High‐frequency rearrangements in the chromosome of Mycoplasma pulmonis correlate with phenotypic switching

Academic Article


  • Mycoplasma pulmonis is a murine pathogen that causes chronic respiratory disease in laboratory rats and mice. Several examples of high‐frequency phenotypic switching have been reported for M. pulmonis, the molecular basis of which is unknown. We report here that during growth the M. pulmonis chromosome undergoes DNA rearrangements at a high frequency. Some of the rearrangements we examined correlated with changes in the susceptibility of the cells to mycoplasma virus P1, an example of phenotypic switching involving changes in surface antigen structure. Other rearrangements, unrelated to phenotypic switching, involved a DNA element present in the chromosome in multiple copies. The high level of DNA recombination that occurred in M. pulmonis indicates that this may be one of the most variable genomes studied to date. High levels of DNA recombination may contribute to the unusually high rate of evolution that mycoplasmas are thought to be undergoing. Understanding the molecular basis for this phenomenon may provide an insight into the chronic nature of many mycoplasmal infections. Copyright © 1992, Wiley Blackwell. All rights reserved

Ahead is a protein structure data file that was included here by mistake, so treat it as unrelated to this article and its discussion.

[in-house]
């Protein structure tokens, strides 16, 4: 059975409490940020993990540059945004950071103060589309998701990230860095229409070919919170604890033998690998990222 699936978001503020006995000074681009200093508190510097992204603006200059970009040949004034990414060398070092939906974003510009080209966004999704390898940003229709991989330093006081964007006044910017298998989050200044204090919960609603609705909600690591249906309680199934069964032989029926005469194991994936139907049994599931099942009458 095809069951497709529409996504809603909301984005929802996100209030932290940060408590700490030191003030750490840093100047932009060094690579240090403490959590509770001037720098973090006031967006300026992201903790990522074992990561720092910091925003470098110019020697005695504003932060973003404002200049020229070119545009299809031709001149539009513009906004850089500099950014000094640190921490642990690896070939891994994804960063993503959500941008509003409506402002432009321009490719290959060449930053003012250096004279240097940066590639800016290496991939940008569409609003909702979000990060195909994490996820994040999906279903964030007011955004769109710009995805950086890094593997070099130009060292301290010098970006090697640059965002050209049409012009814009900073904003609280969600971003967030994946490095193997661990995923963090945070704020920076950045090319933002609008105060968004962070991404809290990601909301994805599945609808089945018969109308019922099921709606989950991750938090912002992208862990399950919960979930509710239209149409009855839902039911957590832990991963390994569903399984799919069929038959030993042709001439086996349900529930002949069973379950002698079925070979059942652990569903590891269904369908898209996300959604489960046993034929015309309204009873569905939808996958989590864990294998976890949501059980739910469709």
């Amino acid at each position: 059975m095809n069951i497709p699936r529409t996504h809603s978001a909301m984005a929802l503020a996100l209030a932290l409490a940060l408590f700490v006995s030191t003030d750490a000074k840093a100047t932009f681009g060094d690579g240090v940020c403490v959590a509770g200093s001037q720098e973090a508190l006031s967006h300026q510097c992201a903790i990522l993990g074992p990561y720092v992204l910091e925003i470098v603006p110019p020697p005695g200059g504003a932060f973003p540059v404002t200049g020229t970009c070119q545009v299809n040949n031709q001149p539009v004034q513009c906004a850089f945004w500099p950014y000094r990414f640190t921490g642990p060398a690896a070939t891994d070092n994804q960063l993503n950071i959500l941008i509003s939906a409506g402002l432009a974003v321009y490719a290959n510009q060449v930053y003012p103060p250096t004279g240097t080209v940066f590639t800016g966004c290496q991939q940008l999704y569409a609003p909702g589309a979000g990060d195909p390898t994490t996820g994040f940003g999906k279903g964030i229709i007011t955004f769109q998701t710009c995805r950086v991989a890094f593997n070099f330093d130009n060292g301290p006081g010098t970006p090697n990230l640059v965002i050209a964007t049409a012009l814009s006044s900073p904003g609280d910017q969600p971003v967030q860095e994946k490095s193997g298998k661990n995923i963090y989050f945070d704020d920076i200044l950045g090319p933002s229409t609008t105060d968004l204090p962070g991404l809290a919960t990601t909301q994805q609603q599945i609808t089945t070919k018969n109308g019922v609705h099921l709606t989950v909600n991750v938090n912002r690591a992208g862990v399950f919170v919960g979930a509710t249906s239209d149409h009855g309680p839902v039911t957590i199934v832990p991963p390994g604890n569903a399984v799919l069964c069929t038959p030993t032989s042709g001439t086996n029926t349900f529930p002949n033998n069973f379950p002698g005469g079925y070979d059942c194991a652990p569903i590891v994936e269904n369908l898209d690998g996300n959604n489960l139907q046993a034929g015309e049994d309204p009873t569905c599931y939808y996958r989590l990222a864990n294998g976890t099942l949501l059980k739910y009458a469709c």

• Published In

    Digital Object Identifier (doi)

    Author List

  • Bhugra B; Dybvig K
  • Start Page

  • 1149
  • End Page

  • 1154
  • Volume

  • 6
  • Issue

  • 9